The main reason I have vowed to never drive in Bangkok is the above mentioned bad traffic. I do not have the patience or the desire to sit in a traffic jam for a few hours every day. I’m just not wired that way. I would probably go insane and end up on the front page of the Bangkok Post. The headline would read: “Crazy American Lady Loses It in an Apparent Road Rage Incident” and under it would be a picture of me, red faced, hair on end, still screaming even after obviously being tased at least three or four times. It just isn’t worth the embarrassment to myself or my family when there are so many other ways of getting around Bangkok.
My preferred method of transport is the bus. There are pros and cons as with everything, but for me the buses work. They are super cheap and relatively dependable. Taxis are of course ideal but depending on where you are going and the time of day they can be somewhat expensive. Plus you have to be careful that your driver isn’t taking you on the scenic route to up the fare. At least with the bus, you know when you leave point A you will eventually end up at point B for a set price.
Keep in mind though, neither taxi nor bus will help you avoid traffic. You will be traveling the same roads so you are still going to get stuck in traffic. If avoiding traffic is your goal the BTS and MRT are great. If you can use them by all means do. I however, do not live or work near city center so I don’t have these options therefore I don’t have a lot of experience with them.
If you feel brave and your main objective is to avoid sitting in traffic jams I recommend the motorbike taxis. I have to be honest with you though, I lived in Bangkok a full two years before I worked up enough courage to climb on the back of one. I was terrified. But just like everything else in this city, you get used to it. They are able to weave in and out of traffic so you do very little if any sitting. Also, they are much cheaper than a car taxi. My advice, keep calm and hang on. You’ll be fine. You may even enjoy it!
I said all of that just to say this: It is always hot in Bangkok and the traffic is always bad. Always. So leave a little early, don’t make plans that can’t be changed in a pinch, wear lose clothes, drink lots of water, and don’t worry about it. Life is too short.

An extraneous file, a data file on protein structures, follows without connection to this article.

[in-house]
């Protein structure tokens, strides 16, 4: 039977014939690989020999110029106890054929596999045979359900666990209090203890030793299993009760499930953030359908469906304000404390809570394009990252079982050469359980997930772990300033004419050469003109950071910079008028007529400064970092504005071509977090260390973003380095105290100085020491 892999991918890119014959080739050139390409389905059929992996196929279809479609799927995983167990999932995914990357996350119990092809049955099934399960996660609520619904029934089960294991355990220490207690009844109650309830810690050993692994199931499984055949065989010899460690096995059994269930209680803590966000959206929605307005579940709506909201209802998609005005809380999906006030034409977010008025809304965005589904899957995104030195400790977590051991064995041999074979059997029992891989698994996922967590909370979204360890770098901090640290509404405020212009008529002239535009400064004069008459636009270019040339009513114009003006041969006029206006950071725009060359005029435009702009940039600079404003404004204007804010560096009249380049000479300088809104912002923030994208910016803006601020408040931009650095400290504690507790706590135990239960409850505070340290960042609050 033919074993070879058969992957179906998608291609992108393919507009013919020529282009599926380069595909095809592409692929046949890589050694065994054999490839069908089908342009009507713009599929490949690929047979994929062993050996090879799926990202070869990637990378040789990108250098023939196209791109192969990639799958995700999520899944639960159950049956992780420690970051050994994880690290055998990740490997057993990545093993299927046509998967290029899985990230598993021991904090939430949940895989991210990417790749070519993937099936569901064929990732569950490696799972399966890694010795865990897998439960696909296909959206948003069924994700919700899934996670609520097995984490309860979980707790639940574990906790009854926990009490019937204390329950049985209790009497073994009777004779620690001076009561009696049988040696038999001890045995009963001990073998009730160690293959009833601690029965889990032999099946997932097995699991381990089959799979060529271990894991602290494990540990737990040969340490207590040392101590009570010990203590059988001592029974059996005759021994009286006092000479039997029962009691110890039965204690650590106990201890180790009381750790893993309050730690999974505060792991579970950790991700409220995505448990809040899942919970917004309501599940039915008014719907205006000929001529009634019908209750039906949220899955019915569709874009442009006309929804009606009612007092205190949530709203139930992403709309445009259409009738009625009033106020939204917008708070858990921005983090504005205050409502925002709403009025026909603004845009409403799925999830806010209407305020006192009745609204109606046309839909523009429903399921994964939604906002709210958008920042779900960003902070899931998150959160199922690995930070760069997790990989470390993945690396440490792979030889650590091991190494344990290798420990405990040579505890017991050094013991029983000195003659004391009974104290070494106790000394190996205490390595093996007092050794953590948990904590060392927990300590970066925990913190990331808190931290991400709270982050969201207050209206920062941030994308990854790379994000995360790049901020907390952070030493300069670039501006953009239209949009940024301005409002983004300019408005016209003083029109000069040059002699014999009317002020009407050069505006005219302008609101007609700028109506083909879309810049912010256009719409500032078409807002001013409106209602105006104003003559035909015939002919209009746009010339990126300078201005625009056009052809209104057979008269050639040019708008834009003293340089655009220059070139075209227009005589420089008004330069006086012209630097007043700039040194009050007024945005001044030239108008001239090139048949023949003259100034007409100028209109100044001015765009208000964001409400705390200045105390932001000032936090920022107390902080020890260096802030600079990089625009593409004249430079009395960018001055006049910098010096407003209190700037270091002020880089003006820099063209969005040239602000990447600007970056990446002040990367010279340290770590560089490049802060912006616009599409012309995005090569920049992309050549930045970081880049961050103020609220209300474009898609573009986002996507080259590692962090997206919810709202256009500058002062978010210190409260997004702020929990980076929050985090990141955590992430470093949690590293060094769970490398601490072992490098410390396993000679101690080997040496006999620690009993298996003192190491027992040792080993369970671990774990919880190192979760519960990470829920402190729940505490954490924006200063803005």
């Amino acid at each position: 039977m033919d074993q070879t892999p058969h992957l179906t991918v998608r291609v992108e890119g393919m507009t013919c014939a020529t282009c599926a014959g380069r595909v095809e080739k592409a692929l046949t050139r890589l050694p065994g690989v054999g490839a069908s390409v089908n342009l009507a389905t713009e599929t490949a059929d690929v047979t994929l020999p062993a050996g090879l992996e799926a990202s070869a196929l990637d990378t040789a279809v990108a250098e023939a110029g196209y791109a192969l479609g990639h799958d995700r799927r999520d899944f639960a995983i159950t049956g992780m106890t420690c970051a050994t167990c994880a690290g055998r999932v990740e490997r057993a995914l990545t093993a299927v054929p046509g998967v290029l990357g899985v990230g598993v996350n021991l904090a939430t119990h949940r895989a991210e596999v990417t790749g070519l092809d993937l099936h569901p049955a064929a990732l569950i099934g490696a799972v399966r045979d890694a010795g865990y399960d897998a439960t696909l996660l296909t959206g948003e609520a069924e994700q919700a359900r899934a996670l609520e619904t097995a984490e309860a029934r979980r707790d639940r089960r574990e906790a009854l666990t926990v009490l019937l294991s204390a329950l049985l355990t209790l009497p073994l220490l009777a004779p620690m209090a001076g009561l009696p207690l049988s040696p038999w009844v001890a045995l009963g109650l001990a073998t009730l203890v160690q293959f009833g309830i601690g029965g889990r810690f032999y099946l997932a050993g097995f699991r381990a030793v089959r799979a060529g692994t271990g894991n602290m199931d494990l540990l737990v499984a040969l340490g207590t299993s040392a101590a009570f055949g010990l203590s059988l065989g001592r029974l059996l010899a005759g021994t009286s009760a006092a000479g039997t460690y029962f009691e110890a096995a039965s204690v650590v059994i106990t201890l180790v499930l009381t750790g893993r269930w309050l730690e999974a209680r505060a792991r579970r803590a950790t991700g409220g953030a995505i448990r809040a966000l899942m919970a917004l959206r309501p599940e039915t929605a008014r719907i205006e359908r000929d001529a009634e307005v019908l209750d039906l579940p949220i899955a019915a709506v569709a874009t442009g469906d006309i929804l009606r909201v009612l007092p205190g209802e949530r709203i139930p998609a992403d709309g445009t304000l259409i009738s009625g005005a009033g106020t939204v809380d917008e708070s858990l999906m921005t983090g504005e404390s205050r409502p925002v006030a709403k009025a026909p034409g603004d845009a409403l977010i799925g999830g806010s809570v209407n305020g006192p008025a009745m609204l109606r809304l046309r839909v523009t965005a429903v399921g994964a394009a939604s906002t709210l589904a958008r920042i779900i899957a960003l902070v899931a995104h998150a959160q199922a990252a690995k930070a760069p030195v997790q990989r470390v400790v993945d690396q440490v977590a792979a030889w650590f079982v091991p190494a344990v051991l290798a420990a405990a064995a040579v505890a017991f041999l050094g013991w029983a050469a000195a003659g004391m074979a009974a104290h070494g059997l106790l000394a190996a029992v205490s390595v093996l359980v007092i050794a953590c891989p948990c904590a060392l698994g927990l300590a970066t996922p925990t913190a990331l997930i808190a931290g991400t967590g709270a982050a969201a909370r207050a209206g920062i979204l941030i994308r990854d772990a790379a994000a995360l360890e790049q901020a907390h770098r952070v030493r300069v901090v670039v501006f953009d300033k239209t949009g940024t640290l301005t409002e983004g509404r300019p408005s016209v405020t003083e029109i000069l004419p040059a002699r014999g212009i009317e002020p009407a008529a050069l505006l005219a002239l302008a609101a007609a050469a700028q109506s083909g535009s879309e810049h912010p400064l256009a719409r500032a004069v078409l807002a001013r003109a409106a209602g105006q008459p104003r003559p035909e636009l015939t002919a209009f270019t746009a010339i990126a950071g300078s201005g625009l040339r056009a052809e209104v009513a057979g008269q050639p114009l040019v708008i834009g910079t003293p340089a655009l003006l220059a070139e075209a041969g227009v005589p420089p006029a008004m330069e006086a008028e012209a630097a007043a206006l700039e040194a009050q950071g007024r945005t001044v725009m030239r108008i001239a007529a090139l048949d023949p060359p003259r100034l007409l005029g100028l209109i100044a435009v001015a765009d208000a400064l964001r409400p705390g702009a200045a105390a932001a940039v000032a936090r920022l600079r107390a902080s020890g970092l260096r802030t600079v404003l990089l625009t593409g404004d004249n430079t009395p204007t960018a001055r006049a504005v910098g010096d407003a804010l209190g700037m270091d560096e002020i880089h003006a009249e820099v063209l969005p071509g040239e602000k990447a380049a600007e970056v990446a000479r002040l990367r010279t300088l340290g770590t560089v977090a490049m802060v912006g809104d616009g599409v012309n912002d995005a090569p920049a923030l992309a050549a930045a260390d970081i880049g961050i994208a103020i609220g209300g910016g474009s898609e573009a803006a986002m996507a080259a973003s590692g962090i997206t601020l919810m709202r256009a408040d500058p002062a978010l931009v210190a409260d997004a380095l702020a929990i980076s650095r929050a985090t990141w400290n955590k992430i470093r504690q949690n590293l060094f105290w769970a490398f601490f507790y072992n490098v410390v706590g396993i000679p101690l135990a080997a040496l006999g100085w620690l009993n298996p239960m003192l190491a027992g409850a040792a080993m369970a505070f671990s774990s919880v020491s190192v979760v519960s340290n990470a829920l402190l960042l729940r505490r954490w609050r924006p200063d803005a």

Thailand is famous for the Thai Smile. After all it is the Land of 1000 smiles! This is not a myth. It is completely true and it is awesome! For the first couple of months you will walk around with a great big smile on your face just like the Thais. You won’t be able to help it, smiles are after all contagious as most of us learned as children. After a couple of months though, you will start to realize that the Thai Smile can have a lot of different meanings depending on the situation.
If you walk away from a market stall and the vendor is grinning from ear to ear shouting something in Thai to the others, you just overpaid, a lot. If your new friend the food vendor mentioned above told you no, and you insisted on your original order, they will have the biggest smile you have ever see on their face when they give you your food. They know that first bite is going to hurt, real bad, and they are happy about that. After all, they did try to warn you.
Lastly, you can bet money that 90% of the time that you catch a Thai smiling at you like the Cheshire cat it is because he or she thinks you are an idiot. Look around, what are you doing, what are you saying? Are you yelling at them because you think they will understand English if you just say it louder? Whatever it is you are doing, stop it. Trust me, save some face and just stop it. Flash your own Thai smile and walk away.
“Mai Pen rai” Learn this phrase and live by it. It is pretty much Thai philosophy. It translates into “never mind” or loosely into “no problem”. This is the Thai way of life. Don’t make plans or schedules that are set in stone. There is no such thing as set in stone here. You have to let go of the compulsion to always be in a hurry or even be on time, because if you don’t, you will drive yourself insane. Calm down and let it go, you’ll be a much happier person for it and you might just learn how to have your own Thai smile!